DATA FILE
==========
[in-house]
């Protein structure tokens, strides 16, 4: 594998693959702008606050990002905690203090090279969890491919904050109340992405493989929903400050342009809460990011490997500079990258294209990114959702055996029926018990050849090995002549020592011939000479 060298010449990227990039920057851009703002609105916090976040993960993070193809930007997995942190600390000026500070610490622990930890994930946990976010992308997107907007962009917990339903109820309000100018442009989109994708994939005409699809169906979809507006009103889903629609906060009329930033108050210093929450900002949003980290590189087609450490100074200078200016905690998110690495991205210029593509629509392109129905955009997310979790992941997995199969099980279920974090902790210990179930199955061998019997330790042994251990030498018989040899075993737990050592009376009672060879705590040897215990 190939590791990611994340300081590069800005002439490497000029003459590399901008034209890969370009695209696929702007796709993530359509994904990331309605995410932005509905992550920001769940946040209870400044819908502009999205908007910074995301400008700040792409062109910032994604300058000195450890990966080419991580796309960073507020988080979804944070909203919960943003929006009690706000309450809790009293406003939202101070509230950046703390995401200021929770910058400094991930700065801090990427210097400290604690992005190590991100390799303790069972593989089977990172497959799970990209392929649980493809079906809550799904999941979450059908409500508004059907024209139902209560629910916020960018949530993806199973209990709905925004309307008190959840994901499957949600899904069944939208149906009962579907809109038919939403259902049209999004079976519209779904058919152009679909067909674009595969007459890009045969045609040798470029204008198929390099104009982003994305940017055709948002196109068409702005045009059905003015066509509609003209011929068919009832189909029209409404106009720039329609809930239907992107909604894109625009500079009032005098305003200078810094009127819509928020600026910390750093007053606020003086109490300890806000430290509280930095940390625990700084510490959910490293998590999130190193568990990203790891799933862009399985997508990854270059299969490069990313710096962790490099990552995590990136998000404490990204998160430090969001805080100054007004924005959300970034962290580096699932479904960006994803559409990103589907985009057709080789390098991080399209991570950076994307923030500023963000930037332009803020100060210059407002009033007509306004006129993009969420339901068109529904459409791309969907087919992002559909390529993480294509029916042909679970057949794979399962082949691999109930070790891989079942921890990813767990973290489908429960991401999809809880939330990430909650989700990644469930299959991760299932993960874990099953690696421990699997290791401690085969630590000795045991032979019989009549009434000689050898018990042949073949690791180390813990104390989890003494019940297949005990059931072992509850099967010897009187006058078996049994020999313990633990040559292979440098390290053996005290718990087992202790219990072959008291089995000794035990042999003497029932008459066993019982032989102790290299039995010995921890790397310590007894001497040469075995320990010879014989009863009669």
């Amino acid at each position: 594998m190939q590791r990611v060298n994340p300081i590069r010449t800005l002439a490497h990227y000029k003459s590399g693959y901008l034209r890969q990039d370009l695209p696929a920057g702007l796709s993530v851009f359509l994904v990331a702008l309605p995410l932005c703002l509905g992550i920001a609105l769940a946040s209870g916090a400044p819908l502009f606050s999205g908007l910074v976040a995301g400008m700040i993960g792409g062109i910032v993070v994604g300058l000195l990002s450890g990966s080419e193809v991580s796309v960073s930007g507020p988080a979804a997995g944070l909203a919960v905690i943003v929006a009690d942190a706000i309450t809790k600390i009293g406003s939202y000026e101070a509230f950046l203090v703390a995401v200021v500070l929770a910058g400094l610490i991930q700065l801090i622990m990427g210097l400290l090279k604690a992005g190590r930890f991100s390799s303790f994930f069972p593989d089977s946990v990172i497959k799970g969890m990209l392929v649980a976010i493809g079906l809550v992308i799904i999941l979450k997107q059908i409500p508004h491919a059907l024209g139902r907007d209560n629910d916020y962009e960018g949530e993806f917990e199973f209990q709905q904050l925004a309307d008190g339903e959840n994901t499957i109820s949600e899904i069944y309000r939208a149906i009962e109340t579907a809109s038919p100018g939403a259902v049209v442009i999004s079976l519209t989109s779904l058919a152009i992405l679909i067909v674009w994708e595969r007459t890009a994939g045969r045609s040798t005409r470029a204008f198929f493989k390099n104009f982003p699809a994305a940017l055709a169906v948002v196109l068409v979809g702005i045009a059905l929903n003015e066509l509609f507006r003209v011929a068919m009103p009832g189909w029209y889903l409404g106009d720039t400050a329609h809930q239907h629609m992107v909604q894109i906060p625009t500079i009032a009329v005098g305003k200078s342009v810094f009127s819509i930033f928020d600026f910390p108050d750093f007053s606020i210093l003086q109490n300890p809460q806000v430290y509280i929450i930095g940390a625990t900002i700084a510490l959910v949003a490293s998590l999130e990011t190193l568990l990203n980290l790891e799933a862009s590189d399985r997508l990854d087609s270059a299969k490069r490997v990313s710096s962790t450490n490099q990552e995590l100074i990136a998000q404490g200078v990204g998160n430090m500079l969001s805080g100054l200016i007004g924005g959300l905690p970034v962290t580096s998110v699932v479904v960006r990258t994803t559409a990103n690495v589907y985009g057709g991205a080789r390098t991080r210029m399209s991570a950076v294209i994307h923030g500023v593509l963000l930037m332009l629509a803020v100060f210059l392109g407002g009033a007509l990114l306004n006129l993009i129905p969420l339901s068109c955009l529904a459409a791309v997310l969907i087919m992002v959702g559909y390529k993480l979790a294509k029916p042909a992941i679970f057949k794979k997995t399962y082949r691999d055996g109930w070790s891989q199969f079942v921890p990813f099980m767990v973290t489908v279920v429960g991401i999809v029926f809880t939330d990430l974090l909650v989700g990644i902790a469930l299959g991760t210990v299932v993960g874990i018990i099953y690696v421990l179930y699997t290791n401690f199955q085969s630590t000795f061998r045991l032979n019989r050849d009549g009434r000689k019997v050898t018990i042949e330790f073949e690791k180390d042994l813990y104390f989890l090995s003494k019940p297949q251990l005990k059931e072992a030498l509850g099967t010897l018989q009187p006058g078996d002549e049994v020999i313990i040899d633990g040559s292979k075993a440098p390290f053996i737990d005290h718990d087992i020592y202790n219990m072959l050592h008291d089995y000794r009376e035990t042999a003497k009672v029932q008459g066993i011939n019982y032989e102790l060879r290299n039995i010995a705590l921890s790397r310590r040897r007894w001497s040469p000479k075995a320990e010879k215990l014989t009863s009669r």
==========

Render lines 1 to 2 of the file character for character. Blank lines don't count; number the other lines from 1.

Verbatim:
[in-house]
């Protein structure tokens, strides 16, 4: 594998693959702008606050990002905690203090090279969890491919904050109340992405493989929903400050342009809460990011490997500079990258294209990114959702055996029926018990050849090995002549020592011939000479 060298010449990227990039920057851009703002609105916090976040993960993070193809930007997995942190600390000026500070610490622990930890994930946990976010992308997107907007962009917990339903109820309000100018442009989109994708994939005409699809169906979809507006009103889903629609906060009329930033108050210093929450900002949003980290590189087609450490100074200078200016905690998110690495991205210029593509629509392109129905955009997310979790992941997995199969099980279920974090902790210990179930199955061998019997330790042994251990030498018989040899075993737990050592009376009672060879705590040897215990 190939590791990611994340300081590069800005002439490497000029003459590399901008034209890969370009695209696929702007796709993530359509994904990331309605995410932005509905992550920001769940946040209870400044819908502009999205908007910074995301400008700040792409062109910032994604300058000195450890990966080419991580796309960073507020988080979804944070909203919960943003929006009690706000309450809790009293406003939202101070509230950046703390995401200021929770910058400094991930700065801090990427210097400290604690992005190590991100390799303790069972593989089977990172497959799970990209392929649980493809079906809550799904999941979450059908409500508004059907024209139902209560629910916020960018949530993806199973209990709905925004309307008190959840994901499957949600899904069944939208149906009962579907809109038919939403259902049209999004079976519209779904058919152009679909067909674009595969007459890009045969045609040798470029204008198929390099104009982003994305940017055709948002196109068409702005045009059905003015066509509609003209011929068919009832189909029209409404106009720039329609809930239907992107909604894109625009500079009032005098305003200078810094009127819509928020600026910390750093007053606020003086109490300890806000430290509280930095940390625990700084510490959910490293998590999130190193568990990203790891799933862009399985997508990854270059299969490069990313710096962790490099990552995590990136998000404490990204998160430090969001805080100054007004924005959300970034962290580096699932479904960006994803559409990103589907985009057709080789390098991080399209991570950076994307923030500023963000930037332009803020100060210059407002009033007509306004006129993009969420339901068109529904459409791309969907087919992002559909390529993480294509029916042909679970057949794979399962082949691999109930070790891989079942921890990813767990973290489908429960991401999809809880939330990430909650989700990644469930299959991760299932993960874990099953690696421990699997290791401690085969630590000795045991032979019989009549009434000689050898018990042949073949690791180390813990104390989890003494019940297949005990059931072992509850099967010897009187006058078996049994020999313990633990040559292979440098390290053996005290718990087992202790219990072959008291089995000794035990042999003497029932008459066993019982032989102790290299039995010995921890790397310590007894001497040469075995320990010879014989009863009669």